Meadow Farm is a plantation associated with the slave insurrection planned for August 30, 1800 by an enslaved blacksmith named Gabriel. On that day, Tom and Pharaoh, two enslaved men on the Meadow Farm, entered the office of their master, Mosby Sheppard, and told him of Gabriel's planned revolt. Gabriel believed he was ordained to lead his people out of bondage. His plan was to create a slave army to take Richmond, kill all whites, except the French, Quakers, and Methodists, and be crowned king of Virginia. Sheppard warned Governor James Monroe, who ordered guards around Richmond. Many of the blacks who knew of Gabriel's plan and aided him were captured and executed less than two weeks later. Gabriel was captured in Norfolk and executed on October 7, 1800. Tom and Pharaoh were purchased by the state of Virginia and given their freedom.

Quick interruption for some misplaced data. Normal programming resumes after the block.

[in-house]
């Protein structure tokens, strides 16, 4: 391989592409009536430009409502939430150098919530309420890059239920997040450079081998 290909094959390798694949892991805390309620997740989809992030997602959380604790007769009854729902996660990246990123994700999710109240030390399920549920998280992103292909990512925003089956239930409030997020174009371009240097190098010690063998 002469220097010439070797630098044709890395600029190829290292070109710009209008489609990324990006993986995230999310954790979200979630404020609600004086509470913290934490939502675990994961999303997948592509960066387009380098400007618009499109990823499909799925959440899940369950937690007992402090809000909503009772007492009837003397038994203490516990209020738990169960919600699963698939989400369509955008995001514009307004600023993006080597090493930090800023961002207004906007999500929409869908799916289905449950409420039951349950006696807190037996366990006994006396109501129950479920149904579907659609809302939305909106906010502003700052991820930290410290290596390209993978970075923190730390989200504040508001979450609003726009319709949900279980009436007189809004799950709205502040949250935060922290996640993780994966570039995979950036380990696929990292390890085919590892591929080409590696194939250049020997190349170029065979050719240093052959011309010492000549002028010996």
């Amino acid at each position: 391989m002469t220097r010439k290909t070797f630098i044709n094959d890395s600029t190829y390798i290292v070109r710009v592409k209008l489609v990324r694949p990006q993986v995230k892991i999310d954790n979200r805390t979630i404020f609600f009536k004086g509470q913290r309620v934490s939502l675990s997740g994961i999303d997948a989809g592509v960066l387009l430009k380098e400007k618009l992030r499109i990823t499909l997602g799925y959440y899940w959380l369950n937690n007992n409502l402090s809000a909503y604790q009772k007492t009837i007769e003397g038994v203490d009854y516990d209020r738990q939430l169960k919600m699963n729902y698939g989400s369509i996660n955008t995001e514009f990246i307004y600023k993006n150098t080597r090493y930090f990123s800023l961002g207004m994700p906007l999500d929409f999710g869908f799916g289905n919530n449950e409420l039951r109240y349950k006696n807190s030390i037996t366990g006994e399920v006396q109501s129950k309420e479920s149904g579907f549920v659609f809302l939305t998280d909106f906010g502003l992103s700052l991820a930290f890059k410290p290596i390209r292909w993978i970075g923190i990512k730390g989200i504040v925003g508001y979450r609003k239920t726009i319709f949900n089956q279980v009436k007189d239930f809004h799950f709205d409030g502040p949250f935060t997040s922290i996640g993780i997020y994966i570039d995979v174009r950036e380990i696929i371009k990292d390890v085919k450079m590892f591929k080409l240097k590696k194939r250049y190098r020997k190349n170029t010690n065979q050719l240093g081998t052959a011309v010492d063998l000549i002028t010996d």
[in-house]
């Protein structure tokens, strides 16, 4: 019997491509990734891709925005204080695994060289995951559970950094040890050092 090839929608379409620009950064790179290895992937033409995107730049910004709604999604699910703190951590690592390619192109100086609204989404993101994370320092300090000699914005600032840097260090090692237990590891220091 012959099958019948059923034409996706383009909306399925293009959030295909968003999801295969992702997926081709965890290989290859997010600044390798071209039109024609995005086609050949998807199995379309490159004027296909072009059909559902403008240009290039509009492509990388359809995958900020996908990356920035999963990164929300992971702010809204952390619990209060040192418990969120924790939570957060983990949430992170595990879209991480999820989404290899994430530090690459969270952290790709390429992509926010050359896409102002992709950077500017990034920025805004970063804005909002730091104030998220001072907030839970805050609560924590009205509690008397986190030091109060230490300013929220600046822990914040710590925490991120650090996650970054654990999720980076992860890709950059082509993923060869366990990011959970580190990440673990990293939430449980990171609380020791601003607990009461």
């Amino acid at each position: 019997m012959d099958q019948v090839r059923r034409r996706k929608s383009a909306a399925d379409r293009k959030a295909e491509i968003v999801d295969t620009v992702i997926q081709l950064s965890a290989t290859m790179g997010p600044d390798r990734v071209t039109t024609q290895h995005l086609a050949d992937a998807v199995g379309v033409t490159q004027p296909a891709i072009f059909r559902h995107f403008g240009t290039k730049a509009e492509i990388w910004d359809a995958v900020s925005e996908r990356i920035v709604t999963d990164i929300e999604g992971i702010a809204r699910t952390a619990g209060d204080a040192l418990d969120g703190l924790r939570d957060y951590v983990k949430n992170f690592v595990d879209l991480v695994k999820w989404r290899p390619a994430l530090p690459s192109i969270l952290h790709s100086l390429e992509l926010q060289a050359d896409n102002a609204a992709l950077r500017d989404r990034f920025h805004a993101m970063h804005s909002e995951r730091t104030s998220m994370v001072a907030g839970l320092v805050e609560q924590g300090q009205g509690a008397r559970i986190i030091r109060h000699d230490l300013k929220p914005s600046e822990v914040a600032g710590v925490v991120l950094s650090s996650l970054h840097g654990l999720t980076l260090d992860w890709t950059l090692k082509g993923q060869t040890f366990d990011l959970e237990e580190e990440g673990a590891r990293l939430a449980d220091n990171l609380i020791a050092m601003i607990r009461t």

After the failed plot, blacks, both free and enslaved, came under increased scrutiny and were subjected to even harsher laws designed to keep them under strict control. The brutal reaction to Gabriel's revolt prompted northerners to sympathize with the plight of the enslaved, giving momentum to the Abolitionist movement.
Donated to Henrico County in 1975 by Elizabeth Adam Crump in memory of her husband, Meadow Farm had remained in the same family since 1713. Through the head right system, William Sheppard acquired the original tract, comprised of 400 acres. During the Civil War, Dr. John Sheppard lived at Meadow Farm with his wife, 10 children and 17 enslaved individuals, 13 of whom are identified in farm records.
Meadow Farm Museum is located on the grounds of General Sheppard Crump Memorial Park, a150-acre recreation area owned and operated by Henrico Recreation & Parks. The white frame farmhouse was constructed in sections. The Museum interprets the farm as of 1860; the interior furnishings reflect that period. The outbuildings include a barn, doctor's office, and smokehouse, all of which date to the 1860's.
Geographical and Contact Information
3400 Mountain Road